EDINBURGH, UK – Scottish Carbon Capture & Storage (SCCS) says it welcomes new information provided by Heriot-Watt University which questions the suitability of the Captain Sandstone in the UK central North Sea for carbon dioxide (CO2) storage.
SCCS says the area is farther west – more than 70 km (43 mi) – than that currently under active consideration for CO2 storage.
It continues that the occurrence of faults that cross-cut the seal rock of the Captain Sandstone formation and its sub-crop at the seabed are well known, and their presence has been included in various CO2 storage studies.
Industry groups and by research consortia have investigated CO2 storage within the Captain Sandstone away from cross-cutting faults and in its eastward extension, and at depths that exceed 1,000 m (3,281 ft).
These, SCCS says, have identified the connected reservoir and seabed sub-crop as beneficial, because they allow pressure to dissipate, reducing the risk of the injection site becoming over-pressured, thereby improving CO2 storage capacity and security.
Without these features, SCCS adds, the Captain Sandstone formation could store around 360 MM metric tons (397 MM tons) of CO2, but that with the sub-crop the capacity for secure storage increases to more than 1,550 MM metric tons (1,708 MM tons).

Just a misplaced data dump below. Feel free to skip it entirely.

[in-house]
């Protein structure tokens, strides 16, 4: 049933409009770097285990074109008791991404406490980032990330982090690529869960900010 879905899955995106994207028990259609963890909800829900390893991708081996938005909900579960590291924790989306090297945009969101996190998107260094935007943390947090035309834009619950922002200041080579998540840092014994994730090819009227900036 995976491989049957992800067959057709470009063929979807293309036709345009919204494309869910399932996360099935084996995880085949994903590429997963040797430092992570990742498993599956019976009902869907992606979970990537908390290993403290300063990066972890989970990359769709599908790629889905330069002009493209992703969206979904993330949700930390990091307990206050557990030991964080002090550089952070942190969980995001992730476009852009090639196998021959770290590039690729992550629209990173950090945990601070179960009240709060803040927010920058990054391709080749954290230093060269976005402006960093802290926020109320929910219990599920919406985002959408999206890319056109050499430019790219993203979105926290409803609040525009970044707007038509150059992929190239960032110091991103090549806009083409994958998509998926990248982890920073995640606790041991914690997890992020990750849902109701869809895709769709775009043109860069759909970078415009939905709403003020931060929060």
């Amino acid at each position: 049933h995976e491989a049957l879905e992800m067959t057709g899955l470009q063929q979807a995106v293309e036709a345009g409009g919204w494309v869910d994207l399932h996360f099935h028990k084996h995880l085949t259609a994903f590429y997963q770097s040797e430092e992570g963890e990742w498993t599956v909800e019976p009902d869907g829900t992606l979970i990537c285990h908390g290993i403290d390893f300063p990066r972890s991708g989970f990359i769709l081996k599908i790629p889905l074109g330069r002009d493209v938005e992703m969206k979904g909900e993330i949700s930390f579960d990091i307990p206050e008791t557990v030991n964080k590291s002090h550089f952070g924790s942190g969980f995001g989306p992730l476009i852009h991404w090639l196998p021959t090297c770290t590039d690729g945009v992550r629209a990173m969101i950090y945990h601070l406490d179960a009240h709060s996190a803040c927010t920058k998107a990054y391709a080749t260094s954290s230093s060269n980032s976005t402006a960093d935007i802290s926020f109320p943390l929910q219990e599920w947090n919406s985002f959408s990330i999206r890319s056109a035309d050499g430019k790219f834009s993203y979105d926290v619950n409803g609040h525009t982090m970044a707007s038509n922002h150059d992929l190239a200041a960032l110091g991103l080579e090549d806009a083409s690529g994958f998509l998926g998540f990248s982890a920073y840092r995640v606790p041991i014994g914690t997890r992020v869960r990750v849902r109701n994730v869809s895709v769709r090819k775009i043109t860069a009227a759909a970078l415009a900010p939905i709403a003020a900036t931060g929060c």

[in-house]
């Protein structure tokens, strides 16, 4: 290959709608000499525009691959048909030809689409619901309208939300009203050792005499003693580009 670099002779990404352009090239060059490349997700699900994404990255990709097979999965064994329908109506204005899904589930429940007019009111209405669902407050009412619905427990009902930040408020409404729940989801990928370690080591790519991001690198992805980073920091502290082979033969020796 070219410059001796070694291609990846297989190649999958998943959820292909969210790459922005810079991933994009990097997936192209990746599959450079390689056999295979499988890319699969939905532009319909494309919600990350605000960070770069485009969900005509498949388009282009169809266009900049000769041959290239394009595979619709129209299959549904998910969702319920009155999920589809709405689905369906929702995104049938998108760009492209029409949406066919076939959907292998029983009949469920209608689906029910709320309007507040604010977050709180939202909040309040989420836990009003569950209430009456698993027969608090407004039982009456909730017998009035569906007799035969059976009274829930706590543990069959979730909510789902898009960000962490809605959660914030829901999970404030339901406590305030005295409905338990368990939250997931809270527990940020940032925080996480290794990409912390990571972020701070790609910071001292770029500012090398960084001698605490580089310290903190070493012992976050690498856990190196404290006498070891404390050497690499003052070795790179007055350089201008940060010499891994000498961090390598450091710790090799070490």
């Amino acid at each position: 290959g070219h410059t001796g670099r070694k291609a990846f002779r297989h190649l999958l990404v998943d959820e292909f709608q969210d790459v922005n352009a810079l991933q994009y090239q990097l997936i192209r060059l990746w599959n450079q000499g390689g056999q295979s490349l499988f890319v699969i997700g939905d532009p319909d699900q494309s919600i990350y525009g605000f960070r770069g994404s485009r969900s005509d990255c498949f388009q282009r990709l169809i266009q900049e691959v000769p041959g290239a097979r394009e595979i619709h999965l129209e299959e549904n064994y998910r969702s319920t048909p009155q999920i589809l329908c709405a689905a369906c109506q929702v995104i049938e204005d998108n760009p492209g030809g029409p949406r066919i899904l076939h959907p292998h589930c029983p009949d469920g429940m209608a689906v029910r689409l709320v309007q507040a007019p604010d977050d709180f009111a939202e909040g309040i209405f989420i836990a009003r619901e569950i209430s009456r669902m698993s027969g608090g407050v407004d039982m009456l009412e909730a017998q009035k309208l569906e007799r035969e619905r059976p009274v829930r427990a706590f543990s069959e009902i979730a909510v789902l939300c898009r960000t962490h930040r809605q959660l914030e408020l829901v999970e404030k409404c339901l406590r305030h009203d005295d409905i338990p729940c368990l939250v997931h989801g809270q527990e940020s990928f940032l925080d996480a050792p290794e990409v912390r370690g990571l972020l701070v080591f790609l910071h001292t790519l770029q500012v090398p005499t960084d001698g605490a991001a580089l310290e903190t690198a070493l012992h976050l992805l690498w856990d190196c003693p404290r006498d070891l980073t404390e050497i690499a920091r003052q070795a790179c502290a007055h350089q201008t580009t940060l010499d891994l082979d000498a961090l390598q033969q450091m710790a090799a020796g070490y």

These findings were detailed in a March 2011 public report “Progressing Scotland’s CO2 storage opportunities,” page 28.
Another research study undertaken with industry to investigate storage in two or more sites in the Captain Sandstone found that this formation contains six oil and gas fields (“Optimising CO2 storage in geological formations; a case study offshore Scotland,” page 4).
This, according to SCCS, demonstrates containment of oil and gas over millions of years. In addition, CO2 is retained in the deep subsurface by a combination of factors such as the CO2 dissolving into the pore water, making the water denser and so liable to migrate downdip away from the outcrop, and by leaving a trail of microscopic micro-bubbles isolated in pores (‘residual trapping’).
The Sleipner site, adjacent to the UK/Norway North Sea maritime boundary, is an aquifer that operator Statoil has used to store CO2 for over two decades.
Learning gained from the appraisal, monitoring and operation of this and other Norwegian storage sites has been applied to the assessment of the UK Captain Sandstone, SCCS points out, and concludes that due to its location, existing infrastructure, and the suitability of the geology, it is the most promising prospect for CO2 storage on the UK continental shelf.